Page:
12. I was hoping for a fast-paced, tell-all about a weird childhood with narcissistic parents. Instead, this book is a snooze-inducing trip through the author's family tree, with shamelessly conflicting descriptions of people: "She was the coldest woman I knew, but she had the biggest heart I'd ever seen," or "Her flamboyance and arrogance were well-known, and her grace and elegance were lauded city-wide." Um, what?! How can you be flamboyant and arrogant, yet still elegant? I get it, these people a [...]

    13. This book was a fascinating glimpse into a world that I kind-of knew existed, from making fun of Vogue, but didn't really understand--a world where people marry princes, and people who are still "hard-up" financially can't understand life without a cook and a butler.But you get the sense that even as du Plessix is trying to criticize her family, she still blindly adores them. She name-drops CONSTANTLY ("Did I tell you about the time that Marlene Dietrich made me Christmas dinner?") and kind of s [...]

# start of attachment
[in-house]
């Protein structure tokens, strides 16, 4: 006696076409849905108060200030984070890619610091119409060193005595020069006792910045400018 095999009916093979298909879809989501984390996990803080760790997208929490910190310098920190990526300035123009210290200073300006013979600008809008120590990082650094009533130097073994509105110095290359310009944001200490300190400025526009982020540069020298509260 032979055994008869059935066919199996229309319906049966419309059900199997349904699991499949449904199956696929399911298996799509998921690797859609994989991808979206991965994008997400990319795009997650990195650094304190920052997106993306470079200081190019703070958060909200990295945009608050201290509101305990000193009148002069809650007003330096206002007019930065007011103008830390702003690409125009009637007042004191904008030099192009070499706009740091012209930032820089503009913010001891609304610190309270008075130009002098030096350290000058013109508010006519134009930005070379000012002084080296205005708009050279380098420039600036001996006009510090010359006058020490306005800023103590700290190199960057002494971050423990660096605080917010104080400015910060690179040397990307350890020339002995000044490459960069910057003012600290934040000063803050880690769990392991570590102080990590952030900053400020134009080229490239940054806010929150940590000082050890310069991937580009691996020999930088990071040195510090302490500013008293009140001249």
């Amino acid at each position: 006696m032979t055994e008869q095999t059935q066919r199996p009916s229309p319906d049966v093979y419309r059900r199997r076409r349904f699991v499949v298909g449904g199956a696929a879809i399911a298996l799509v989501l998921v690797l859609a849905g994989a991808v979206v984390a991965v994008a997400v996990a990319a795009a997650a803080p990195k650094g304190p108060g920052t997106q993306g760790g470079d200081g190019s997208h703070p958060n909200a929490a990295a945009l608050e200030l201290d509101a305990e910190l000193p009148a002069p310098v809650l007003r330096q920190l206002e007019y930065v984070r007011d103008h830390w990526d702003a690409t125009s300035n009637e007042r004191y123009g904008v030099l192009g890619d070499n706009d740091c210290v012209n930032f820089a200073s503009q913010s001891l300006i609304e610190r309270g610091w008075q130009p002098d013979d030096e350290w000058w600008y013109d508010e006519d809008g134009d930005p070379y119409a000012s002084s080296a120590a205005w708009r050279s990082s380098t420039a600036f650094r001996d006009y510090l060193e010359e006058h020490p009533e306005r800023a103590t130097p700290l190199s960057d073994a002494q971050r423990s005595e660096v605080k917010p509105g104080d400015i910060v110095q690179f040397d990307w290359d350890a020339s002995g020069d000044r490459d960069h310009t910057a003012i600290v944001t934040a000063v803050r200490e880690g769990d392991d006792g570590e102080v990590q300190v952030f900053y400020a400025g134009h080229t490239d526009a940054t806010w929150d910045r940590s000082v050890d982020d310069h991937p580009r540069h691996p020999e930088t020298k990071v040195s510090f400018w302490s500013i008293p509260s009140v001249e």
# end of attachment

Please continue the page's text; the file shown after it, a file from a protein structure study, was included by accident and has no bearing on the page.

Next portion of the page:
14. I'm not really one for memoirs that aren't super narrative-based, in the forms of, say, "The Glass Castle," but this was such a delight! I should disclose that I used to work for the author's son, which is why I was attracted to read this to begin with. I didn't know what to expect, but I wound up liking it a lot more than I thought I would. I especially loved the history lessons, like hearing first-hand about what it was like escaping from France during WWII, which was crazy! Du Plessix Gray's [...]